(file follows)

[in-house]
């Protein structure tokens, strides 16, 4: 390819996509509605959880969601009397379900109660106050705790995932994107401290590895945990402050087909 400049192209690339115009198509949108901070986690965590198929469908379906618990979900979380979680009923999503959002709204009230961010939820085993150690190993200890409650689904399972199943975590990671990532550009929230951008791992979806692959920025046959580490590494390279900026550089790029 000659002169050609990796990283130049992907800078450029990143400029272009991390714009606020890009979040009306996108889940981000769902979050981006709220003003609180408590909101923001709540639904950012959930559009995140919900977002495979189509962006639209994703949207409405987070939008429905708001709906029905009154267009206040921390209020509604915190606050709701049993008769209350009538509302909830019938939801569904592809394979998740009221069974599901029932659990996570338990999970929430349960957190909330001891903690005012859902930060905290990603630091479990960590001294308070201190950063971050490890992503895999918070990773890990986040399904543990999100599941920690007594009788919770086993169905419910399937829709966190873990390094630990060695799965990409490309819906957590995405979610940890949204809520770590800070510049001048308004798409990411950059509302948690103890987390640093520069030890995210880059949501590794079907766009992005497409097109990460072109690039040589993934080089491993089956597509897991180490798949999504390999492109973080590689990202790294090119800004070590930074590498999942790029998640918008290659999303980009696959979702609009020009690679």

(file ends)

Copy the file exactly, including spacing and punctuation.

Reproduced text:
[in-house]
């Protein structure tokens, strides 16, 4: 390819996509509605959880969601009397379900109660106050705790995932994107401290590895945990402050087909 400049192209690339115009198509949108901070986690965590198929469908379906618990979900979380979680009923999503959002709204009230961010939820085993150690190993200890409650689904399972199943975590990671990532550009929230951008791992979806692959920025046959580490590494390279900026550089790029 000659002169050609990796990283130049992907800078450029990143400029272009991390714009606020890009979040009306996108889940981000769902979050981006709220003003609180408590909101923001709540639904950012959930559009995140919900977002495979189509962006639209994703949207409405987070939008429905708001709906029905009154267009206040921390209020509604915190606050709701049993008769209350009538509302909830019938939801569904592809394979998740009221069974599901029932659990996570338990999970929430349960957190909330001891903690005012859902930060905290990603630091479990960590001294308070201190950063971050490890992503895999918070990773890990986040399904543990999100599941920690007594009788919770086993169905419910399937829709966190873990390094630990060695799965990409490309819906957590995405979610940890949204809520770590800070510049001048308004798409990411950059509302948690103890987390640093520069030890995210880059949501590794079907766009992005497409097109990460072109690039040589993934080089491993089956597509897991180490798949999504390999492109973080590689990202790294090119800004070590930074590498999942790029998640918008290659999303980009696959979702609009020009690679």